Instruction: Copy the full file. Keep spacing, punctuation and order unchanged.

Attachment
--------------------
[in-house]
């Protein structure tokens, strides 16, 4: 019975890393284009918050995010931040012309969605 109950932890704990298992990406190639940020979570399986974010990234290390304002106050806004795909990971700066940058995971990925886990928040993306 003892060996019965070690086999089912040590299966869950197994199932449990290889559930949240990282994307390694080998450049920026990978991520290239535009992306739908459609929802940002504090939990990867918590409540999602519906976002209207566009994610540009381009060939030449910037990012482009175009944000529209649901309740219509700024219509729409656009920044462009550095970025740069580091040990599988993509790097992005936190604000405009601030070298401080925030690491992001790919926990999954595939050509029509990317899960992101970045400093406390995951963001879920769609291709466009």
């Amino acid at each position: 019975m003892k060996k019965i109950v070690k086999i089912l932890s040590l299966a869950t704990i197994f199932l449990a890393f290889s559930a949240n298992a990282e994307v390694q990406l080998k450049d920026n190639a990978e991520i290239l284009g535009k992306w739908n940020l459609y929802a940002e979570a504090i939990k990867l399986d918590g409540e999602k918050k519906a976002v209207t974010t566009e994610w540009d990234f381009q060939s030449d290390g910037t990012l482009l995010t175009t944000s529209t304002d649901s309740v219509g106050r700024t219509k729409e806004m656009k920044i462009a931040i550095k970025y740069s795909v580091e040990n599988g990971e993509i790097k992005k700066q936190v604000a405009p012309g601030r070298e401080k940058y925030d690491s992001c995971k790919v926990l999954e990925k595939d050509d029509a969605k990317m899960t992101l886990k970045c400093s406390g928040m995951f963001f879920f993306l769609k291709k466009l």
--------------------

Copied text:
[in-house]
């Protein structure tokens, strides 16, 4: 019975890393284009918050995010931040012309969605 109950932890704990298992990406190639940020979570399986974010990234290390304002106050806004795909990971700066940058995971990925886990928040993306 003892060996019965070690086999089912040590299966869950197994199932449990290889559930949240990282994307390694080998450049920026990978991520290239535009992306739908459609929802940002504090939990990867918590409540999602519906976002209207566009994610540009381009060939030449910037990012482009175009944000529209649901309740219509700024219509729409656009920044462009550095970025740069580091040990599988993509790097992005936190604000405009601030070298401080925030690491992001790919926990999954595939050509029509990317899960992101970045400093406390995951963001879920769609291709466009």
């Amino acid at each position: 019975m003892k060996k019965i109950v070690k086999i089912l932890s040590l299966a869950t704990i197994f199932l449990a890393f290889s559930a949240n298992a990282e994307v390694q990406l080998k450049d920026n190639a990978e991520i290239l284009g535009k992306w739908n940020l459609y929802a940002e979570a504090i939990k990867l399986d918590g409540e999602k918050k519906a976002v209207t974010t566009e994610w540009d990234f381009q060939s030449d290390g910037t990012l482009l995010t175009t944000s529209t304002d649901s309740v219509g106050r700024t219509k729409e806004m656009k920044i462009a931040i550095k970025y740069s795909v580091e040990n599988g990971e993509i790097k992005k700066q936190v604000a405009p012309g601030r070298e401080k940058y925030d690491s992001c995971k790919v926990l999954e990925k595939d050509d029509a969605k990317m899960t992101l886990k970045c400093s406390g928040m995951f963001f879920f993306l769609k291709k466009l």